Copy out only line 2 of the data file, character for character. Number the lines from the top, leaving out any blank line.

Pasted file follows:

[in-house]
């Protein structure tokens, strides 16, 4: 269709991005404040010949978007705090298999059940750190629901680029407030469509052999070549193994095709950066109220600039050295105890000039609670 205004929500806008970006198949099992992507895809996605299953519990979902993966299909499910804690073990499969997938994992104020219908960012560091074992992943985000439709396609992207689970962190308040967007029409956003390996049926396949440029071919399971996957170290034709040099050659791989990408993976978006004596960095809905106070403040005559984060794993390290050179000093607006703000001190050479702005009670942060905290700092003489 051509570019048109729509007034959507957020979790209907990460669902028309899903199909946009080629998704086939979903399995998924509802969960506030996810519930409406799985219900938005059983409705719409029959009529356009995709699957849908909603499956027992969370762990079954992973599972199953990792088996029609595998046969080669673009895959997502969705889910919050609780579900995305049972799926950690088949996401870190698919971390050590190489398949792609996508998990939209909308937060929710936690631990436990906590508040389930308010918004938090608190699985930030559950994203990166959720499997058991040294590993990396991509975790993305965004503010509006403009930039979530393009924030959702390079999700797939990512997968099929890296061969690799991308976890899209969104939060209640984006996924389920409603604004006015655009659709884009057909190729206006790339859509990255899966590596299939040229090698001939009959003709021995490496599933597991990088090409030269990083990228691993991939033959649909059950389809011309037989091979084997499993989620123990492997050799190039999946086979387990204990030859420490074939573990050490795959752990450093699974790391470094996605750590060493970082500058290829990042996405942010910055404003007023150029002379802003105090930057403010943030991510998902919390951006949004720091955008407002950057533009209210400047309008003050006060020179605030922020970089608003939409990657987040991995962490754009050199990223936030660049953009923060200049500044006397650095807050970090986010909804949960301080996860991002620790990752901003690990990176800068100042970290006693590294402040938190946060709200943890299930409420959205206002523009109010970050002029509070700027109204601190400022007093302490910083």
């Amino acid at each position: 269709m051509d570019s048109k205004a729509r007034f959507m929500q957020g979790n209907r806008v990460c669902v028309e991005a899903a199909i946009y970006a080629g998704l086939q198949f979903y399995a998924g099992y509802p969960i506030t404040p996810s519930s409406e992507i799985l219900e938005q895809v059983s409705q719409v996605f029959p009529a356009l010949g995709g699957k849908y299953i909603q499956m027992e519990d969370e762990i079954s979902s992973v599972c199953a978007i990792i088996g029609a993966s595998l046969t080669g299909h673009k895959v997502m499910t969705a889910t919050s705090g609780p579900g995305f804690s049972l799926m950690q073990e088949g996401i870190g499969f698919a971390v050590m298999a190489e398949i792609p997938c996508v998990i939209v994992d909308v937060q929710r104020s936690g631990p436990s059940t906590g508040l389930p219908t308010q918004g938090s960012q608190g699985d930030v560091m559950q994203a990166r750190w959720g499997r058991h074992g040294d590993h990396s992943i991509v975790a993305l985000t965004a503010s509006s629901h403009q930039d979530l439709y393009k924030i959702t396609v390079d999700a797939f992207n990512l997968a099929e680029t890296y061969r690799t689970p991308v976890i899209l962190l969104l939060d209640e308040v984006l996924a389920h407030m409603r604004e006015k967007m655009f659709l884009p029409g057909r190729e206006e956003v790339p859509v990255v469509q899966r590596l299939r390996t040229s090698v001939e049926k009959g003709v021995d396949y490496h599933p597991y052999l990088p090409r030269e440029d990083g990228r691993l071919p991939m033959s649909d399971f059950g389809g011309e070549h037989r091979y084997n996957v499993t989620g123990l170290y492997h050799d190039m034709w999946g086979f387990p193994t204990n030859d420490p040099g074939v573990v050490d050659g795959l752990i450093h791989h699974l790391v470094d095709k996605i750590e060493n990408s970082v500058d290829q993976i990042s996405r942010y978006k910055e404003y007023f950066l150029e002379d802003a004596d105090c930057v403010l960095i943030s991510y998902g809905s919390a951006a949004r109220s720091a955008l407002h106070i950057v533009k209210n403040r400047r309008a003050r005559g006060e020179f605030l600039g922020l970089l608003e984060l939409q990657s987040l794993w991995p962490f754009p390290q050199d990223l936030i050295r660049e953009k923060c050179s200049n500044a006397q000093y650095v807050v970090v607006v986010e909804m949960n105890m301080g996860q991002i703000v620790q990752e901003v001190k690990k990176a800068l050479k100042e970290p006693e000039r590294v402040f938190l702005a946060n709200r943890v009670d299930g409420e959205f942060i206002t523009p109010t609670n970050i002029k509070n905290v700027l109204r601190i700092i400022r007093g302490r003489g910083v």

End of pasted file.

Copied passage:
């Protein structure tokens, strides 16, 4: 269709991005404040010949978007705090298999059940750190629901680029407030469509052999070549193994095709950066109220600039050295105890000039609670 205004929500806008970006198949099992992507895809996605299953519990979902993966299909499910804690073990499969997938994992104020219908960012560091074992992943985000439709396609992207689970962190308040967007029409956003390996049926396949440029071919399971996957170290034709040099050659791989990408993976978006004596960095809905106070403040005559984060794993390290050179000093607006703000001190050479702005009670942060905290700092003489 051509570019048109729509007034959507957020979790209907990460669902028309899903199909946009080629998704086939979903399995998924509802969960506030996810519930409406799985219900938005059983409705719409029959009529356009995709699957849908909603499956027992969370762990079954992973599972199953990792088996029609595998046969080669673009895959997502969705889910919050609780579900995305049972799926950690088949996401870190698919971390050590190489398949792609996508998990939209909308937060929710936690631990436990906590508040389930308010918004938090608190699985930030559950994203990166959720499997058991040294590993990396991509975790993305965004503010509006403009930039979530393009924030959702390079999700797939990512997968099929890296061969690799991308976890899209969104939060209640984006996924389920409603604004006015655009659709884009057909190729206006790339859509990255899966590596299939040229090698001939009959003709021995490496599933597991990088090409030269990083990228691993991939033959649909059950389809011309037989091979084997499993989620123990492997050799190039999946086979387990204990030859420490074939573990050490795959752990450093699974790391470094996605750590060493970082500058290829990042996405942010910055404003007023150029002379802003105090930057403010943030991510998902919390951006949004720091955008407002950057533009209210400047309008003050006060020179605030922020970089608003939409990657987040991995962490754009050199990223936030660049953009923060200049500044006397650095807050970090986010909804949960301080996860991002620790990752901003690990990176800068100042970290006693590294402040938190946060709200943890299930409420959205206002523009109010970050002029509070700027109204601190400022007093302490910083």